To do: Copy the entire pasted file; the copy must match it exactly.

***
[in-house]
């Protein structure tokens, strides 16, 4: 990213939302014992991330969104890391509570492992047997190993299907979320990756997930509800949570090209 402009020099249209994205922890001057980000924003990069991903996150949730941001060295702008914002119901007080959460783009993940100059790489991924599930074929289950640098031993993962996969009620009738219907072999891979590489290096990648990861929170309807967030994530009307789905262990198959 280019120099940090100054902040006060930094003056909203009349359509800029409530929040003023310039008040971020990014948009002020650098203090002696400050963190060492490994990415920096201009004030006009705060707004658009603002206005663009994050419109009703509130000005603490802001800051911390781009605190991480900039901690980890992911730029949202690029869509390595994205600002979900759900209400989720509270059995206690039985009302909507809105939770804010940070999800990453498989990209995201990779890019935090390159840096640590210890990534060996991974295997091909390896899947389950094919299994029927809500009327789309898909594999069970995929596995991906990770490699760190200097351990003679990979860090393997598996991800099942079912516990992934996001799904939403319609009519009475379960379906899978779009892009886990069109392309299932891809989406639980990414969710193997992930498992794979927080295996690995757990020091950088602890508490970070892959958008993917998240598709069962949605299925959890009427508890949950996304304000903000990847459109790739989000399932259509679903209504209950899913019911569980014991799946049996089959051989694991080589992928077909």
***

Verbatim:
[in-house]
């Protein structure tokens, strides 16, 4: 990213939302014992991330969104890391509570492992047997190993299907979320990756997930509800949570090209 402009020099249209994205922890001057980000924003990069991903996150949730941001060295702008914002119901007080959460783009993940100059790489991924599930074929289950640098031993993962996969009620009738219907072999891979590489290096990648990861929170309807967030994530009307789905262990198959 280019120099940090100054902040006060930094003056909203009349359509800029409530929040003023310039008040971020990014948009002020650098203090002696400050963190060492490994990415920096201009004030006009705060707004658009603002206005663009994050419109009703509130000005603490802001800051911390781009605190991480900039901690980890992911730029949202690029869509390595994205600002979900759900209400989720509270059995206690039985009302909507809105939770804010940070999800990453498989990209995201990779890019935090390159840096640590210890990534060996991974295997091909390896899947389950094919299994029927809500009327789309898909594999069970995929596995991906990770490699760190200097351990003679990979860090393997598996991800099942079912516990992934996001799904939403319609009519009475379960379906899978779009892009886990069109392309299932891809989406639980990414969710193997992930498992794979927080295996690995757990020091950088602890508490970070892959958008993917998240598709069962949605299925959890009427508890949950996304304000903000990847459109790739989000399932259509679903209504209950899913019911569980014991799946049996089959051989694991080589992928077909």